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The Late Ma Bonor Jallah

I have been trying and trying not to think about the untimely home-going of Mama Bonor Jallah. But even with this ambivalent state of mind, I feel a high sense of gratitude since I have been given a family responsibility of reflecting on the good life of Ma Bonor. I feel a debt of gratitude doing this not because Mama passed away so untimely, but because in my mind’s eyes, I see countless happy moments of Ma Bonor with her children and grandchildren. Left alone, I could cite a million things or instances about the innate good nature of our beloved mother, but time and space aside, there are just not enough words that would make this all possible.

Now a few months ago, while on one of her routine visits in Pennsylvania, Cousin Rose Kpana  Jallah Bonar shared with me the ailing health of Ma Bonor and indicated her desire to travel and “ visit the Oldma in Liberia sometime before mid-July, 2013. Considering the declining health Ma Bonar, Rose had (in two prior discussions months earlier) spoken of “going to see the Oldma sooner, no matter what”. Even as we discussed Rose’s impending trip to see Mama, even as we discussed her deteriorating health condition, we inherently did not have a conversation about the possibility of her untimely demise. Aware of her implicit confidence in the Lord, we wished her many more happy years to come. As we always did, we recounted some of her our experiences with her, especially her recovery successes from other ailments in the not-too-distant past. We spoke lengthily about her unconditional love and sacrifices for her grand kids. All this was possible because even in her final moments, her spirit was well and alive as it had always been.

Just about midway into the Liberian civil strife, Ma Bonar accepted an invitation from Rose and Blyden Bonar (Daughter and Son-in-Law) to travel and spend a few years with the family and grandchildren in the United States. Although Mama was excited about leaving from a stressful war prone zone, she was even much more motivated by the opportunity the plan would afford her to once more unite with the grandkids, the children she hadn’t seen in a few years. Her reunion with grandchildren Willie, Bonor (name sake), BB, Jr., and SK was more telling than I can emphasize here.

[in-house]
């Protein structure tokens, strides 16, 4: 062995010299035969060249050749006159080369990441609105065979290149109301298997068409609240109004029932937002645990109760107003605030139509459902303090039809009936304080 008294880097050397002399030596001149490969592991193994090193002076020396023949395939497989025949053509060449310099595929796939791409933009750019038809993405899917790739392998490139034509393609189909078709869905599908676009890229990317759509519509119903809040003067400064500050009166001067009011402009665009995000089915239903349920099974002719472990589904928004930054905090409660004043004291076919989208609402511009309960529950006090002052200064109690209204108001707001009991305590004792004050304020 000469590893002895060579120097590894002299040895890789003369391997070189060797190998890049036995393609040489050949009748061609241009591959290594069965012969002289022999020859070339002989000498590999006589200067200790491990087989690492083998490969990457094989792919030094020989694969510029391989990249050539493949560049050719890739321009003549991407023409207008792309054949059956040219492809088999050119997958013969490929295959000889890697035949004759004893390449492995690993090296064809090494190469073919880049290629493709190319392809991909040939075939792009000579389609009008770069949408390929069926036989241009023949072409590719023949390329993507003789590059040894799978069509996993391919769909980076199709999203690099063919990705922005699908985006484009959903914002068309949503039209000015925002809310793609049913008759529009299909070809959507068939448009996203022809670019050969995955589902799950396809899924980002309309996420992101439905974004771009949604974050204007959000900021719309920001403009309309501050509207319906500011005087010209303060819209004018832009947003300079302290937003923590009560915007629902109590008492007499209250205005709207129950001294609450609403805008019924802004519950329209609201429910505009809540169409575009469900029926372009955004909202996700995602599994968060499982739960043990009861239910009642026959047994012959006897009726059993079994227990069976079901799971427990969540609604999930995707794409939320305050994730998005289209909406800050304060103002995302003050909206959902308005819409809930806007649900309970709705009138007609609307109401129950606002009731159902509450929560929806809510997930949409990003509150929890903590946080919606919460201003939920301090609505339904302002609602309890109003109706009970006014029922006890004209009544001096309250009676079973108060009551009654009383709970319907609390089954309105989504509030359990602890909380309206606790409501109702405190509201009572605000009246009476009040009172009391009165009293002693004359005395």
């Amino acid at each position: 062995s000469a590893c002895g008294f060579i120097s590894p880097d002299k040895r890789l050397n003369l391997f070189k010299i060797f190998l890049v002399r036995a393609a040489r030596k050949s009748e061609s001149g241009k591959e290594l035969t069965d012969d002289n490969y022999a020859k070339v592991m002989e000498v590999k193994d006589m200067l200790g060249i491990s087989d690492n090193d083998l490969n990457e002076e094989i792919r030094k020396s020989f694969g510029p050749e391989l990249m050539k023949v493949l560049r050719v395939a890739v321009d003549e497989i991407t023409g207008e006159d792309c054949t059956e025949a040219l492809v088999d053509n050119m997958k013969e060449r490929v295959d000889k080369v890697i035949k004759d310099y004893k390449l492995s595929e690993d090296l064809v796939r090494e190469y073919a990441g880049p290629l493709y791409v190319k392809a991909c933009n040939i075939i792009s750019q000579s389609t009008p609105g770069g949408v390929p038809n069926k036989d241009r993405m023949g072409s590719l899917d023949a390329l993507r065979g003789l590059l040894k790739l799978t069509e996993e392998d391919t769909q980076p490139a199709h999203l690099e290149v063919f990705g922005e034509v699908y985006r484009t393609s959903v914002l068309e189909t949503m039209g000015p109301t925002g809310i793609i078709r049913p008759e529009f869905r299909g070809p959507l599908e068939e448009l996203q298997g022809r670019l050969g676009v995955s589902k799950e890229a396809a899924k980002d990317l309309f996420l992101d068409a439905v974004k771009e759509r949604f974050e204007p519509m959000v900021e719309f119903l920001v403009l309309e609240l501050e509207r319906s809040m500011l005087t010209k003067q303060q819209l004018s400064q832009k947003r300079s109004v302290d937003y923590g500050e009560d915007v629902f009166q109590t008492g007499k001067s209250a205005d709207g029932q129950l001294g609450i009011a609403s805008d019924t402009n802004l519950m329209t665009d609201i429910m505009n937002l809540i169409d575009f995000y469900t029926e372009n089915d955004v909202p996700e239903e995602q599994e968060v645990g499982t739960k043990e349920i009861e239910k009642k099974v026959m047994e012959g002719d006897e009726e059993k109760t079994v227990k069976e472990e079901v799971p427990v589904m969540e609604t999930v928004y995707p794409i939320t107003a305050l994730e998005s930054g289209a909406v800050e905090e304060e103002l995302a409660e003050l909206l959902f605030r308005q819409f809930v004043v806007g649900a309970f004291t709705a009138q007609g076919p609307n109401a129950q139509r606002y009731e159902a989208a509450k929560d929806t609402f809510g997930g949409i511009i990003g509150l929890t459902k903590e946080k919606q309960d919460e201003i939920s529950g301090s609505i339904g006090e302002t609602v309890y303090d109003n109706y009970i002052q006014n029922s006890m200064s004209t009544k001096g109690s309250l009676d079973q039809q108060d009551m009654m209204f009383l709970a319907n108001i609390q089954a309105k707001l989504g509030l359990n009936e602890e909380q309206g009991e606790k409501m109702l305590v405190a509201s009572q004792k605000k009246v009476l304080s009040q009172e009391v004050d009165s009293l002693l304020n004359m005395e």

To say Ma Bonor was the best mother, aunt, sister or grandmother would be a gross under-statement of her true nature. I feel utterly blessed that my memories are accurate to near-perfect when it comes to recalling some of my personal encounters with Ma Bonor. Going back in time, when we were growing up in Kakata, Liberia, the Oldma went out of her way, more often than not, to maintain a happy household with more than eight kids, including sons, daughters, nephews, nieces, etc. For each day in those many years, she woke up early and was on her way to her professional peddler marketing business by 4:30 a.m. to 5:00 a.m. Additionally, I vividly recall that following my graduation from the elementary school in Lofa, I ganged up with a few of peers who were heading to the Firestone Plantations Company in search of a vocation job. I informed my parents about the scheduled trip just two days before the trip. Outraged, they objected to my decision, citing age as their first reason for rejection in addition to their inability to identify any competent family member with whom I would lodge while I was away. Thrilled by my ambition to travel to the coast, I sneaked out on a Monday morning and boarded a commercial vehicle headed for Monrovia with three of my teenage peers. As the trip progressed, I became outraged by fear and anxiety. To counter the fear, I intuitively began to consider alternative actions. It then turned out that even at sixteen, I experienced an inner or small voice that began not only to speak to me but redirected me in making a better choice. The voice echoed these words: Listen young boy, you know that Aunti Bonor is in Kakata, right? Ok, then stop with her. Remember, Uncle Jallah always took you around when he was in the country? Now call that intuition, smart thinking or good luck, whatever. But at sixteen, I did not influence those occurrences. The Good Lord took control and led me. At about 5:30 p.m., our vehicle reached and stopped at a Kakata gas station where I made a swift decision to end my journey. My peers were disgusted.